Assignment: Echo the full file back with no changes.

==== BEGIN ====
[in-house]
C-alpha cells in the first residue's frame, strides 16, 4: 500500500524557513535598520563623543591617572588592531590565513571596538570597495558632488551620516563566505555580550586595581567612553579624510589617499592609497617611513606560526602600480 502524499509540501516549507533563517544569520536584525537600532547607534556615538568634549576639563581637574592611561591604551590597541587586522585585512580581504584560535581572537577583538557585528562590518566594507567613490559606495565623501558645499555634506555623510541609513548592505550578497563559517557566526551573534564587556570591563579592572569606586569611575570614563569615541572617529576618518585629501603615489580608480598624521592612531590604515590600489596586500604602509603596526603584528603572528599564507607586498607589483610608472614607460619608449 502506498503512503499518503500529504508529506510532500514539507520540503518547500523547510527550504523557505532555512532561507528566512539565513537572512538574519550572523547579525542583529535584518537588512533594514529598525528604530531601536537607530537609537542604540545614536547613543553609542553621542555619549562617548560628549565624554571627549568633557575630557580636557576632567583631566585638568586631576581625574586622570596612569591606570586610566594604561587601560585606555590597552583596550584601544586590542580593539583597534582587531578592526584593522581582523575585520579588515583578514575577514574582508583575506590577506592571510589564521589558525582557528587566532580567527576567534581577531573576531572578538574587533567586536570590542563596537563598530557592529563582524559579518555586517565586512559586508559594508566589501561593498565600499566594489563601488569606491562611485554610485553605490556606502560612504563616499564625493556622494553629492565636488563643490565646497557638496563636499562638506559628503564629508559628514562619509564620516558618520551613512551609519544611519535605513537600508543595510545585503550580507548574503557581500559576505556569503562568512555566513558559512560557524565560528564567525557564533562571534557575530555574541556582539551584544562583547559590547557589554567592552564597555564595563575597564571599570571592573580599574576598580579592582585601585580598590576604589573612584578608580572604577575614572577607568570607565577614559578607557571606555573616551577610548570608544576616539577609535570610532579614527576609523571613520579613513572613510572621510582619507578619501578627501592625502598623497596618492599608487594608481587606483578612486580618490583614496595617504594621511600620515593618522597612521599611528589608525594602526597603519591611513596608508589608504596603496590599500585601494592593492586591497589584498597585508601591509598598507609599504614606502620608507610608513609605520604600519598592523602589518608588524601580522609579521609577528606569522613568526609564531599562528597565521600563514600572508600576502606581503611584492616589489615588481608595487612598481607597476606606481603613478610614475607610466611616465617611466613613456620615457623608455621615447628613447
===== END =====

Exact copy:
[in-house]
C-alpha cells in the first residue's frame, strides 16, 4: 500500500524557513535598520563623543591617572588592531590565513571596538570597495558632488551620516563566505555580550586595581567612553579624510589617499592609497617611513606560526602600480 502524499509540501516549507533563517544569520536584525537600532547607534556615538568634549576639563581637574592611561591604551590597541587586522585585512580581504584560535581572537577583538557585528562590518566594507567613490559606495565623501558645499555634506555623510541609513548592505550578497563559517557566526551573534564587556570591563579592572569606586569611575570614563569615541572617529576618518585629501603615489580608480598624521592612531590604515590600489596586500604602509603596526603584528603572528599564507607586498607589483610608472614607460619608449 502506498503512503499518503500529504508529506510532500514539507520540503518547500523547510527550504523557505532555512532561507528566512539565513537572512538574519550572523547579525542583529535584518537588512533594514529598525528604530531601536537607530537609537542604540545614536547613543553609542553621542555619549562617548560628549565624554571627549568633557575630557580636557576632567583631566585638568586631576581625574586622570596612569591606570586610566594604561587601560585606555590597552583596550584601544586590542580593539583597534582587531578592526584593522581582523575585520579588515583578514575577514574582508583575506590577506592571510589564521589558525582557528587566532580567527576567534581577531573576531572578538574587533567586536570590542563596537563598530557592529563582524559579518555586517565586512559586508559594508566589501561593498565600499566594489563601488569606491562611485554610485553605490556606502560612504563616499564625493556622494553629492565636488563643490565646497557638496563636499562638506559628503564629508559628514562619509564620516558618520551613512551609519544611519535605513537600508543595510545585503550580507548574503557581500559576505556569503562568512555566513558559512560557524565560528564567525557564533562571534557575530555574541556582539551584544562583547559590547557589554567592552564597555564595563575597564571599570571592573580599574576598580579592582585601585580598590576604589573612584578608580572604577575614572577607568570607565577614559578607557571606555573616551577610548570608544576616539577609535570610532579614527576609523571613520579613513572613510572621510582619507578619501578627501592625502598623497596618492599608487594608481587606483578612486580618490583614496595617504594621511600620515593618522597612521599611528589608525594602526597603519591611513596608508589608504596603496590599500585601494592593492586591497589584498597585508601591509598598507609599504614606502620608507610608513609605520604600519598592523602589518608588524601580522609579521609577528606569522613568526609564531599562528597565521600563514600572508600576502606581503611584492616589489615588481608595487612598481607597476606606481603613478610614475607610466611616465617611466613613456620615457623608455621615447628613447